Child and Family Agency v McG and JC

Child and Family Agency v McG and JC [2017] IESC 9, [2017] 1 IR 1 was a case in which the Irish supreme Court ruled that where a detention was lacking in due process of law due to breach of fundamental requirements of justice, it may be challenged through an application for release under the constitutional principle of habeas corpus even in the case of disputes as to the custody of children.[1][2]

Child and Family Agency -v- McG and JC
Coat of arms of Ireland.svg
CourtSupreme Court of Ireland
Citation(s)[2017] IESC 9 [2017] IESC 1, [2017] IESC9
Case opinions
Decision byMacMenamin J

BackgroundEdit

This case originally began in the District Court. An application for an intern care order for two children (aged 14 and 5) was made by the child and family agency. This order was made on the basis that both the mother (McG) and father (JC) were both drug addicts still battling with their addictions.The relationship the family had was quoted as being chaotic and violent at times. The mother and children had no settled home, but the children were in no immediate danger. Both the mother and father applied for free legal aid, while it was given to the mother the father was left waiting for legal advice. When the assigned solicitor met the mother for the first time it was only minutes away from the mother’s court appearance and didn’t have the required time to go through the social workers reports which the child and family agency were basing their case on. On this basis the solicitor assigned to the mother made an application for and adjournment for the time period of one week in order to prepare a proper defence for the mother and father. The judge in the trail had previously read the social worker reports from the Child and Family Agency and refused the application for an adjournment and ordered that the custody of the two children was to be turned over to the Child and Family Agency. In response to the judge’s decision, McG brought a High Court habeas corpus application under article 40.4.2 of the Irish constitution seeking an order that her children were being held unlawfully.[3]

Holding of the High CourtEdit

In the High Court Baker J ordered the release of the children from the custody of the Child and Family Agency stating[2] "I am satisfied that the order was not lawfully made and was made without affording an opportunity to the applicants to fully engage with the evidence". This was in view of how McG had tried to get legal advice but had met with a solicitor only moments before the District Court had retired to make a decision on the case. The child and family agency applied straight to the Supreme Court for a leapfrog appeal which let them go straight to the supreme court rather that going to the Court of Appeal before it goes to the Supreme Court. The court made the decision that the child and family agency had met the pre-existing constitutional threshold.[3]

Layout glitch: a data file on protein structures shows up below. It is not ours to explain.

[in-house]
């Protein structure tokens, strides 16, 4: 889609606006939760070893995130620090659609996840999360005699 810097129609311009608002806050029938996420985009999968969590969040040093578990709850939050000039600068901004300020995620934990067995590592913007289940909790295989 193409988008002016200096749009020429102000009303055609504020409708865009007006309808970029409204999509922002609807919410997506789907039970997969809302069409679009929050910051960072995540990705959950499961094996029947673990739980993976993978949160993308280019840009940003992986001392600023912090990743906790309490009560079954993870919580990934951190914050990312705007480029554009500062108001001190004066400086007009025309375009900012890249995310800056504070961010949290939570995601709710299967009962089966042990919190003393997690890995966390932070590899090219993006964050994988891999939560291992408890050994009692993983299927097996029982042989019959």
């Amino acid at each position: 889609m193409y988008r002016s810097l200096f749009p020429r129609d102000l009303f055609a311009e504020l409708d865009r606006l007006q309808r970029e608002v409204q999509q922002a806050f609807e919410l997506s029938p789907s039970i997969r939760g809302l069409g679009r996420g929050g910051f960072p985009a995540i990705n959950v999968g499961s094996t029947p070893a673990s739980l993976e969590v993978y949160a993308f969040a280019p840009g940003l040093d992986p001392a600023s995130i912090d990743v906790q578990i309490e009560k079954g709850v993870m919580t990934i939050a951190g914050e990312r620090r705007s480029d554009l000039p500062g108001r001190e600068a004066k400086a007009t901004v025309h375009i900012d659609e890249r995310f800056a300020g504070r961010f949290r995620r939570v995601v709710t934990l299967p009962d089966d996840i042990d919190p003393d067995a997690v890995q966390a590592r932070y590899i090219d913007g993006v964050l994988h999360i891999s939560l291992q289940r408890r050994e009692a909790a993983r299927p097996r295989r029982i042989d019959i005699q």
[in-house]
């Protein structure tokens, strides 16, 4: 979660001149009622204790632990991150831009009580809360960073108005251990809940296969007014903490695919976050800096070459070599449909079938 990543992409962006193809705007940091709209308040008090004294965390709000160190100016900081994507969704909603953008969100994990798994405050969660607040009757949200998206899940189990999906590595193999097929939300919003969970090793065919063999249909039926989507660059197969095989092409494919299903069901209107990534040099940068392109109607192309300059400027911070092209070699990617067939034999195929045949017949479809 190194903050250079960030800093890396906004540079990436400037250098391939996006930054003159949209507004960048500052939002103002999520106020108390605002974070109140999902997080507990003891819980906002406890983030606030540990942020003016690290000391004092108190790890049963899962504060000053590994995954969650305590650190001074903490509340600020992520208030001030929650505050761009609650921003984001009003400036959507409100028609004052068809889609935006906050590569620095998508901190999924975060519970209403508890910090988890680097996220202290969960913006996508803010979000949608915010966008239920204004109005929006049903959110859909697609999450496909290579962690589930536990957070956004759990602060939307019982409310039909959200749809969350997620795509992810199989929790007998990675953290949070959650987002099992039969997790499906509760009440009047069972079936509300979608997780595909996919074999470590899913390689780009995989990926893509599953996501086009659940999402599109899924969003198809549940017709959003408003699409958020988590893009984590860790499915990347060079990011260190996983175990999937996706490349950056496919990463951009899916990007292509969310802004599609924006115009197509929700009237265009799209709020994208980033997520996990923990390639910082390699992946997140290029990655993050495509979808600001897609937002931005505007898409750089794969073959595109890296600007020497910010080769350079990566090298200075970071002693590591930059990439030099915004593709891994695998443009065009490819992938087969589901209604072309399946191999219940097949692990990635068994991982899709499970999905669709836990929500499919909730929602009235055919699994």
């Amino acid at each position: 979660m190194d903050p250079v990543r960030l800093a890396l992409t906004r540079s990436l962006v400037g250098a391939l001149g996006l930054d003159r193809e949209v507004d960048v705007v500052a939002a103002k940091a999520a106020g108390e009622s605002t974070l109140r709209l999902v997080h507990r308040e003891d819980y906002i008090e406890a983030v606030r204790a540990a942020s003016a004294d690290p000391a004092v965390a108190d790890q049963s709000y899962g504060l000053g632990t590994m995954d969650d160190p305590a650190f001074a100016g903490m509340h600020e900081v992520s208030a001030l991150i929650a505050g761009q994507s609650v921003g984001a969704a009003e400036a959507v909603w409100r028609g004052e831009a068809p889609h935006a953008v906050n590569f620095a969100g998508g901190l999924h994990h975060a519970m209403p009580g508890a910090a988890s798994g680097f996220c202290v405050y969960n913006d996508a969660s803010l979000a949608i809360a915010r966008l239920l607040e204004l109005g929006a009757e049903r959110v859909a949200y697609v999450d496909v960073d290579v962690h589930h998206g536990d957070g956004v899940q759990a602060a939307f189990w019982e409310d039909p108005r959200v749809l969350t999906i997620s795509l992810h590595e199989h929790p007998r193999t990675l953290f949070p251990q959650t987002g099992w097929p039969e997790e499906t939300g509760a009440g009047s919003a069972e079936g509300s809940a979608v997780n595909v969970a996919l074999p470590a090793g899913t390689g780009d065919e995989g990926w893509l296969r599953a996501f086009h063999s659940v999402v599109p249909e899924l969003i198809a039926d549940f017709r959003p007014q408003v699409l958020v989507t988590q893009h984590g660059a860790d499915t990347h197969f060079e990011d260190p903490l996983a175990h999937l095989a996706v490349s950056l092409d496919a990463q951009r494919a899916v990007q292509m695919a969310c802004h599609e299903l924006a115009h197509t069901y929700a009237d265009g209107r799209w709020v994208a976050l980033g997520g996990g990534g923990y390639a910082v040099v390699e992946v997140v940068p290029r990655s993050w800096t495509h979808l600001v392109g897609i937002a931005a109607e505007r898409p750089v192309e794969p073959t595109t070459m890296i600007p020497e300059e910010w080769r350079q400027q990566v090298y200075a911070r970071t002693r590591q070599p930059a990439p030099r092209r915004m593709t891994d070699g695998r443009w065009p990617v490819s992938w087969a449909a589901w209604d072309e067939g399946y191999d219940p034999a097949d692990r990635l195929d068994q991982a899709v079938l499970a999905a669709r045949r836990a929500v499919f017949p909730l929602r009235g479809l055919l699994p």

Holding of the Supreme CourtEdit

When the case was forwarded onto the Supreme Court, MacMenamin J was given the responsibility to write the judgement for the 7 judges in attendance with the exception of only Charleton J, who dissented the view of the other judges but only in part. The child and family agency argued that habeas corpus proceedings were ‘ill suited’ to childcare issues and that such proceedings are limited to orders for detention issued without jurisdiction and that McG should instead have appealed the decision on merits. However, MacMenamin J dismissed such claims from the Child and Family Agency stating 3 reasons for his decision:

1. The Supreme Court’s authority permits the use of the article 40 in childcare cases, for which a recent precedent is N v HSE (2006) IESC 60[4]

2. The order which was given was comparable to a detention order as the children were in the sole care of the child and family agency and were not allowed to leave unless someone was with them,

3. It was deemed that there was a fundamental breach of fair procedure and therefore there was no jurisdiction.

In his conclusion, MacMenamin J held that "in the instant case, the practical vindication of the rights of parents warranted an appropriate, proper and effective level of legal representation in the district court proceedings permitting real engagement therein". He concluded, consequently, that an application for habeas corpus was "appropriate, in these exceptional circumstances, where there has been a denial of constitutional justice". But added that he would "entirely deprecate the usage of Article 40 proceedings in routine inter-parental care disputes".

ReferencesEdit

  1. ^ Feldman, Estelle (2017). "Constitutional Law". Annual Review of Irish Law 2017. 1 (1): 95–194 – via Westlaw IE.
  2. ^ a b "Child and Family Agency -v- McG and JC [2017] IESC 9 (23 February 2017)". www.bailii.org. Retrieved 2019-12-23.
  3. ^ a b "Family". SCOIRLBLOG. Retrieved 2019-12-23.
  4. ^ "Care Orders refused after children spend years in interim care – Child Care Law Reporting Project". Retrieved 2019-12-23.